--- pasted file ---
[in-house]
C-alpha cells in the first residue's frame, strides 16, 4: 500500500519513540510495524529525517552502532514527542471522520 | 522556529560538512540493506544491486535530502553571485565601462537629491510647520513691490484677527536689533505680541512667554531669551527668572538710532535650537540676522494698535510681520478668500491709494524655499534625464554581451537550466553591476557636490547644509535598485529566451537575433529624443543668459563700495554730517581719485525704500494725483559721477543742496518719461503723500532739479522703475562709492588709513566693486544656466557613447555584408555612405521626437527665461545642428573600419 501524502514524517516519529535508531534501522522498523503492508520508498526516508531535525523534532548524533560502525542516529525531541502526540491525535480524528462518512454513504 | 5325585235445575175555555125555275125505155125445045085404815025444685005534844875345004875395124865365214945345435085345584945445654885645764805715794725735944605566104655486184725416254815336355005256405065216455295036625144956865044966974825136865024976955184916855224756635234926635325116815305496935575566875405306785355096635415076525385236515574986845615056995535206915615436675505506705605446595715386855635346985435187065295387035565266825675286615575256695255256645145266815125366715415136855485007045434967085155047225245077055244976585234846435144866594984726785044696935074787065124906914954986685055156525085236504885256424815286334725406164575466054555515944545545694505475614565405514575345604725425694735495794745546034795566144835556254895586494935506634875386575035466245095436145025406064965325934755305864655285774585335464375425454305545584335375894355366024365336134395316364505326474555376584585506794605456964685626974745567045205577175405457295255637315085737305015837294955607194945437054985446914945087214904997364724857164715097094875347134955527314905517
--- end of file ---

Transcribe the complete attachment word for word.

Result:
[in-house]
C-alpha cells in the first residue's frame, strides 16, 4: 500500500519513540510495524529525517552502532514527542471522520 | 522556529560538512540493506544491486535530502553571485565601462537629491510647520513691490484677527536689533505680541512667554531669551527668572538710532535650537540676522494698535510681520478668500491709494524655499534625464554581451537550466553591476557636490547644509535598485529566451537575433529624443543668459563700495554730517581719485525704500494725483559721477543742496518719461503723500532739479522703475562709492588709513566693486544656466557613447555584408555612405521626437527665461545642428573600419 501524502514524517516519529535508531534501522522498523503492508520508498526516508531535525523534532548524533560502525542516529525531541502526540491525535480524528462518512454513504 | 5325585235445575175555555125555275125505155125445045085404815025444685005534844875345004875395124865365214945345435085345584945445654885645764805715794725735944605566104655486184725416254815336355005256405065216455295036625144956865044966974825136865024976955184916855224756635234926635325116815305496935575566875405306785355096635415076525385236515574986845615056995535206915615436675505506705605446595715386855635346985435187065295387035565266825675286615575256695255256645145266815125366715415136855485007045434967085155047225245077055244976585234846435144866594984726785044696935074787065124906914954986685055156525085236504885256424815286334725406164575466054555515944545545694505475614565405514575345604725425694735495794745546034795566144835556254895586494935506634875386575035466245095436145025406064965325934755305864655285774585335464375425454305545584335375894355366024365336134395316364505326474555376584585506794605456964685626974745567045205577175405457295255637315085737305015837294955607194945437054985446914945087214904997364724857164715097094875347134955527314905517